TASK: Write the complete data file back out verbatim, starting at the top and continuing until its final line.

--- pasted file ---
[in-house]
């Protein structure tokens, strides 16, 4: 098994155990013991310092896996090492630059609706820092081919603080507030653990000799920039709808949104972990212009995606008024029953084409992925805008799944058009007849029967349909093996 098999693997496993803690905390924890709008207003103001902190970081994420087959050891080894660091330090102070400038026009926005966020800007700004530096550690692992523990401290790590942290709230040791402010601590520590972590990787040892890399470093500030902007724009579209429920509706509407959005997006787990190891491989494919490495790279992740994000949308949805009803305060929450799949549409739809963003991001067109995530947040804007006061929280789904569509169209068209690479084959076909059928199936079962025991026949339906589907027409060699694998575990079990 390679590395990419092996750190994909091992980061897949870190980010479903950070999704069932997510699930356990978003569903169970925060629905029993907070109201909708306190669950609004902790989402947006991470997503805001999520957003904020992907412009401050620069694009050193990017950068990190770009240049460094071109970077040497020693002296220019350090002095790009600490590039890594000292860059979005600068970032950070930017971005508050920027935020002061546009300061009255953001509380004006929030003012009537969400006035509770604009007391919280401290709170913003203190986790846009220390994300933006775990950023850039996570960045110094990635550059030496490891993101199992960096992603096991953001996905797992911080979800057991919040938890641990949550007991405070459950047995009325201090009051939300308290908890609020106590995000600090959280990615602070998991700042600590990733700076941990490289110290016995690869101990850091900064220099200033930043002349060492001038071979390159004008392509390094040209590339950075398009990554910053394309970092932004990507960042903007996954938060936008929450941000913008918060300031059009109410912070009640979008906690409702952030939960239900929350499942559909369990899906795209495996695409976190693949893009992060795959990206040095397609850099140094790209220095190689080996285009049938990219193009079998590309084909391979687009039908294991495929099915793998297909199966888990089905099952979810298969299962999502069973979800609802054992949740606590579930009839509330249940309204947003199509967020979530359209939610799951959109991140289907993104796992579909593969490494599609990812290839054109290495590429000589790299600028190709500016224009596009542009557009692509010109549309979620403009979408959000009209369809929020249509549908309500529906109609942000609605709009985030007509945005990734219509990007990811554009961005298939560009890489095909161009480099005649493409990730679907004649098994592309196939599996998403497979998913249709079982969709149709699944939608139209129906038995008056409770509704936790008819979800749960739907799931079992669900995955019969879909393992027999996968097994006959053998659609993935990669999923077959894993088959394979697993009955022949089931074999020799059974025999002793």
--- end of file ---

[in-house]
């Protein structure tokens, strides 16, 4: 098994155990013991310092896996090492630059609706820092081919603080507030653990000799920039709808949104972990212009995606008024029953084409992925805008799944058009007849029967349909093996 098999693997496993803690905390924890709008207003103001902190970081994420087959050891080894660091330090102070400038026009926005966020800007700004530096550690692992523990401290790590942290709230040791402010601590520590972590990787040892890399470093500030902007724009579209429920509706509407959005997006787990190891491989494919490495790279992740994000949308949805009803305060929450799949549409739809963003991001067109995530947040804007006061929280789904569509169209068209690479084959076909059928199936079962025991026949339906589907027409060699694998575990079990 390679590395990419092996750190994909091992980061897949870190980010479903950070999704069932997510699930356990978003569903169970925060629905029993907070109201909708306190669950609004902790989402947006991470997503805001999520957003904020992907412009401050620069694009050193990017950068990190770009240049460094071109970077040497020693002296220019350090002095790009600490590039890594000292860059979005600068970032950070930017971005508050920027935020002061546009300061009255953001509380004006929030003012009537969400006035509770604009007391919280401290709170913003203190986790846009220390994300933006775990950023850039996570960045110094990635550059030496490891993101199992960096992603096991953001996905797992911080979800057991919040938890641990949550007991405070459950047995009325201090009051939300308290908890609020106590995000600090959280990615602070998991700042600590990733700076941990490289110290016995690869101990850091900064220099200033930043002349060492001038071979390159004008392509390094040209590339950075398009990554910053394309970092932004990507960042903007996954938060936008929450941000913008918060300031059009109410912070009640979008906690409702952030939960239900929350499942559909369990899906795209495996695409976190693949893009992060795959990206040095397609850099140094790209220095190689080996285009049938990219193009079998590309084909391979687009039908294991495929099915793998297909199966888990089905099952979810298969299962999502069973979800609802054992949740606590579930009839509330249940309204947003199509967020979530359209939610799951959109991140289907993104796992579909593969490494599609990812290839054109290495590429000589790299600028190709500016224009596009542009557009692509010109549309979620403009979408959000009209369809929020249509549908309500529906109609942000609605709009985030007509945005990734219509990007990811554009961005298939560009890489095909161009480099005649493409990730679907004649098994592309196939599996998403497979998913249709079982969709149709699944939608139209129906038995008056409770509704936790008819979800749960739907799931079992669900995955019969879909393992027999996968097994006959053998659609993935990669999923077959894993088959394979697993009955022949089931074999020799059974025999002793």